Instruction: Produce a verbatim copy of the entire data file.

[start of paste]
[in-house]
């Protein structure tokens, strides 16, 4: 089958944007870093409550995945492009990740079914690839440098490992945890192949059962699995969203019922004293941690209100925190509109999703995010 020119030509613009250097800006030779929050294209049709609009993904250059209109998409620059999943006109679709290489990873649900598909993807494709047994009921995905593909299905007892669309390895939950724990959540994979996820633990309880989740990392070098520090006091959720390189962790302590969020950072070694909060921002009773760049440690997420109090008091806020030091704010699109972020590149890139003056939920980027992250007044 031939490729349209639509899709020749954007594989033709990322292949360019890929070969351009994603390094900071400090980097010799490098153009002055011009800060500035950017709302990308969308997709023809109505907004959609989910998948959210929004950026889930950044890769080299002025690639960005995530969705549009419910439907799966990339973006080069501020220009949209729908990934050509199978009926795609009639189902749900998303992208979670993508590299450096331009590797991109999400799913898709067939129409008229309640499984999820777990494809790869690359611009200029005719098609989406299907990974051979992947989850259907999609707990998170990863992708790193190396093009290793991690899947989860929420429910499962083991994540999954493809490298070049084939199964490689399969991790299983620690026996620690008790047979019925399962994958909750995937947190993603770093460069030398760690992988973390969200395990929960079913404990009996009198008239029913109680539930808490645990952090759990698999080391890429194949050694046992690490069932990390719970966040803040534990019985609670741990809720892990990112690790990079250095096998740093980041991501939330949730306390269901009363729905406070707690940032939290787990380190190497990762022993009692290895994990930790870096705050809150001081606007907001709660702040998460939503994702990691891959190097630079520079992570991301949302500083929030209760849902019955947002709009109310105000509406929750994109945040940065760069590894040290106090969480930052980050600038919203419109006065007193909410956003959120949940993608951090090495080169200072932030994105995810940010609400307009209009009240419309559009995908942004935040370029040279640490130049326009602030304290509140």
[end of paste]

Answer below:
[in-house]
């Protein structure tokens, strides 16, 4: 089958944007870093409550995945492009990740079914690839440098490992945890192949059962699995969203019922004293941690209100925190509109999703995010 020119030509613009250097800006030779929050294209049709609009993904250059209109998409620059999943006109679709290489990873649900598909993807494709047994009921995905593909299905007892669309390895939950724990959540994979996820633990309880989740990392070098520090006091959720390189962790302590969020950072070694909060921002009773760049440690997420109090008091806020030091704010699109972020590149890139003056939920980027992250007044 031939490729349209639509899709020749954007594989033709990322292949360019890929070969351009994603390094900071400090980097010799490098153009002055011009800060500035950017709302990308969308997709023809109505907004959609989910998948959210929004950026889930950044890769080299002025690639960005995530969705549009419910439907799966990339973006080069501020220009949209729908990934050509199978009926795609009639189902749900998303992208979670993508590299450096331009590797991109999400799913898709067939129409008229309640499984999820777990494809790869690359611009200029005719098609989406299907990974051979992947989850259907999609707990998170990863992708790193190396093009290793991690899947989860929420429910499962083991994540999954493809490298070049084939199964490689399969991790299983620690026996620690008790047979019925399962994958909750995937947190993603770093460069030398760690992988973390969200395990929960079913404990009996009198008239029913109680539930808490645990952090759990698999080391890429194949050694046992690490069932990390719970966040803040534990019985609670741990809720892990990112690790990079250095096998740093980041991501939330949730306390269901009363729905406070707690940032939290787990380190190497990762022993009692290895994990930790870096705050809150001081606007907001709660702040998460939503994702990691891959190097630079520079992570991301949302500083929030209760849902019955947002709009109310105000509406929750994109945040940065760069590894040290106090969480930052980050600038919203419109006065007193909410956003959120949940993608951090090495080169200072932030994105995810940010609400307009209009009240419309559009995908942004935040370029040279640490130049326009602030304290509140």